What is the ATX power?
No appliance can work without power, and desktop computers are certainly no exception.
in a desktop computer, it is the "ATX" power that directly supplies it with power. Historically, the ATX power supply was actually developed on the basis of an earlier "AT" power supply (which has been phased out).
through the observation of any ATX power supply, it is not difficult to find that the ATX power supply is in fact an ac market 220v (some of which can be switched to ac market 110v through mechanical switches) as input. An AC/DC converter with + 12v, + 5v, 3.3v DC outputs, 5VSB DC outputs and PG (power good), PSON (power supply on) signals as outputs.
the circuit hidden inside the ATX (cuboid shell made of galvanized plate or nickel-plated plate) needs to complete two tasks: one is to complete the AC/DC transformation from 220V to + 12V, + 5V, 3.3V, and 5VSB from AC market power 220V to + 12V, + 5V, 3.3V, 5VSB; the second is to provide a PSON switch signal to control the start and stop of the ATX power supply, and output an indication signal PG indicating that the output of the ATX power supply is already normal after the start of the ATX power supply. Each pin on.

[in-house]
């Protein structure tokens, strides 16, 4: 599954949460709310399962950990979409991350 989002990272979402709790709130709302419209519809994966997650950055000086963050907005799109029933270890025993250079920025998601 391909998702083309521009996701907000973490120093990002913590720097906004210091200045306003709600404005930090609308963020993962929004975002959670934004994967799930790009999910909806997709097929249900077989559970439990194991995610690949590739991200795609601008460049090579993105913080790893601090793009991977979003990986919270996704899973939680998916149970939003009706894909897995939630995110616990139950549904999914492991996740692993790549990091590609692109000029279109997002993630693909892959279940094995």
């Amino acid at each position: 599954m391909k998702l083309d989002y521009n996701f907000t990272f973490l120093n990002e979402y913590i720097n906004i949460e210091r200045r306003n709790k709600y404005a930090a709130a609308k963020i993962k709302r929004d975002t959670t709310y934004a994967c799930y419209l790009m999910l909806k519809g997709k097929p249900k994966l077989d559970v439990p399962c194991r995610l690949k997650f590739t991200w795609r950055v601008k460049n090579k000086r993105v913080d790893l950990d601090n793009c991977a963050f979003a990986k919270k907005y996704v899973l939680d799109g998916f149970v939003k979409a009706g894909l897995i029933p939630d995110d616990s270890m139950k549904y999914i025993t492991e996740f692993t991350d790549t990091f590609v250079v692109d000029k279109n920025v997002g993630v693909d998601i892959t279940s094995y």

The ATX power output terminal is numbered in a fixed order, and the color of the cable used by the output terminal also has a clear meaning that a specific frontal color corresponds to a specific output voltage or signal. The ordering number of each pin of the ATX power output terminal and the color of the cable used corresponds to the output voltage as shown in figure 1
Figure 1 shows the pin number and the relationship between the color of the cable used and the output voltage.
This article is from Allicdata Electronics Limited. Reprinted need to indicate the source.